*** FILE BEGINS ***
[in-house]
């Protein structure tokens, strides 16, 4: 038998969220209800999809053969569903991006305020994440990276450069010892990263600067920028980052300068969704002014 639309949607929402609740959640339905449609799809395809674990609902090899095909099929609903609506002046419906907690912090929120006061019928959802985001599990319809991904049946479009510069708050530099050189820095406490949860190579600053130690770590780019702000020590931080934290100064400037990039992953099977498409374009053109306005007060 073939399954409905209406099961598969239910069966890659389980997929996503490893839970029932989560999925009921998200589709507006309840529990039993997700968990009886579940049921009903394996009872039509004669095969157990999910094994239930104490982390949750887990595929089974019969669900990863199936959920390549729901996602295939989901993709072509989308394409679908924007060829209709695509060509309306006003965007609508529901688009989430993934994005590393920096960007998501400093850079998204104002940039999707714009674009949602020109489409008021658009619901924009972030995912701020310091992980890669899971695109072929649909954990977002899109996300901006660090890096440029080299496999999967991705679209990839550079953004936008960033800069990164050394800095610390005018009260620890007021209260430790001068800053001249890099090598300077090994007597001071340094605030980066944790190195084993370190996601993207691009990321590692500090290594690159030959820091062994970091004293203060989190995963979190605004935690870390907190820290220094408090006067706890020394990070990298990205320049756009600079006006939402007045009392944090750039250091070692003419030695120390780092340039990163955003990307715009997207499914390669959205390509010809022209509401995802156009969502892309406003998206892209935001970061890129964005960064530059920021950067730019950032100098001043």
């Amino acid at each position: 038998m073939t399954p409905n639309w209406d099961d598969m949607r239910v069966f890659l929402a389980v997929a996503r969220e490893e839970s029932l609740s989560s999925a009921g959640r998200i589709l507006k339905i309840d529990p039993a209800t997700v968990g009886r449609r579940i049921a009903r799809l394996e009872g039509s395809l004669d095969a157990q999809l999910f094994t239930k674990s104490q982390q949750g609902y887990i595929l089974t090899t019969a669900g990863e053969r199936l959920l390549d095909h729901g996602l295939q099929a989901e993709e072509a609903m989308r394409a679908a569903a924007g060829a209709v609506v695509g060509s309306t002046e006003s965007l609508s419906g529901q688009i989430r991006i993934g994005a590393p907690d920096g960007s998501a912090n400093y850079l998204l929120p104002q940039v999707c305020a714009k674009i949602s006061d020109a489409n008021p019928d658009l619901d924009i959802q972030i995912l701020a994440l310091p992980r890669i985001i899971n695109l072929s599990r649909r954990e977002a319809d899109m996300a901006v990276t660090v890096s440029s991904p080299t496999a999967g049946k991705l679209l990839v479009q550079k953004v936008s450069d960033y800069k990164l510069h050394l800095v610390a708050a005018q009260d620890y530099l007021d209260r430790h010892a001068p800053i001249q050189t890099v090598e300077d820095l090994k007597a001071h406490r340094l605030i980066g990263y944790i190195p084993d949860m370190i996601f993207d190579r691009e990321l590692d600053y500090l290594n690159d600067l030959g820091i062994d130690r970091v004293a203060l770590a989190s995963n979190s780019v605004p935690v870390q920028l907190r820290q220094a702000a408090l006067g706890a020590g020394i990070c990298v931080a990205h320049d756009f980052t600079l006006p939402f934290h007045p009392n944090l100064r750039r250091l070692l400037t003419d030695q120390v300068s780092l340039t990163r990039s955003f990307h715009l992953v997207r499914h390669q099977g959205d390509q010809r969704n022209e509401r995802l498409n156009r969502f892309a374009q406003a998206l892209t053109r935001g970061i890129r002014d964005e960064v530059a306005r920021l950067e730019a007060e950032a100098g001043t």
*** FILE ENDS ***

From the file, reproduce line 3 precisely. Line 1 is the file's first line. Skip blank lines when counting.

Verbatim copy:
């Amino acid at each position: 038998m073939t399954p409905n639309w209406d099961d598969m949607r239910v069966f890659l929402a389980v997929a996503r969220e490893e839970s029932l609740s989560s999925a009921g959640r998200i589709l507006k339905i309840d529990p039993a209800t997700v968990g009886r449609r579940i049921a009903r799809l394996e009872g039509s395809l004669d095969a157990q999809l999910f094994t239930k674990s104490q982390q949750g609902y887990i595929l089974t090899t019969a669900g990863e053969r199936l959920l390549d095909h729901g996602l295939q099929a989901e993709e072509a609903m989308r394409a679908a569903a924007g060829a209709v609506v695509g060509s309306t002046e006003s965007l609508s419906g529901q688009i989430r991006i993934g994005a590393p907690d920096g960007s998501a912090n400093y850079l998204l929120p104002q940039v999707c305020a714009k674009i949602s006061d020109a489409n008021p019928d658009l619901d924009i959802q972030i995912l701020a994440l310091p992980r890669i985001i899971n695109l072929s599990r649909r954990e977002a319809d899109m996300a901006v990276t660090v890096s440029s991904p080299t496999a999967g049946k991705l679209l990839v479009q550079k953004v936008s450069d960033y800069k990164l510069h050394l800095v610390a708050a005018q009260d620890y530099l007021d209260r430790h010892a001068p800053i001249q050189t890099v090598e300077d820095l090994k007597a001071h406490r340094l605030i980066g990263y944790i190195p084993d949860m370190i996601f993207d190579r691009e990321l590692d600053y500090l290594n690159d600067l030959g820091i062994d130690r970091v004293a203060l770590a989190s995963n979190s780019v605004p935690v870390q920028l907190r820290q220094a702000a408090l006067g706890a020590g020394i990070c990298v931080a990205h320049d756009f980052t600079l006006p939402f934290h007045p009392n944090l100064r750039r250091l070692l400037t003419d030695q120390v300068s780092l340039t990163r990039s955003f990307h715009l992953v997207r499914h390669q099977g959205d390509q010809r969704n022209e509401r995802l498409n156009r969502f892309a374009q406003a998206l892209t053109r935001g970061i890129r002014d964005e960064v530059a306005r920021l950067e730019a007060e950032a100098g001043t």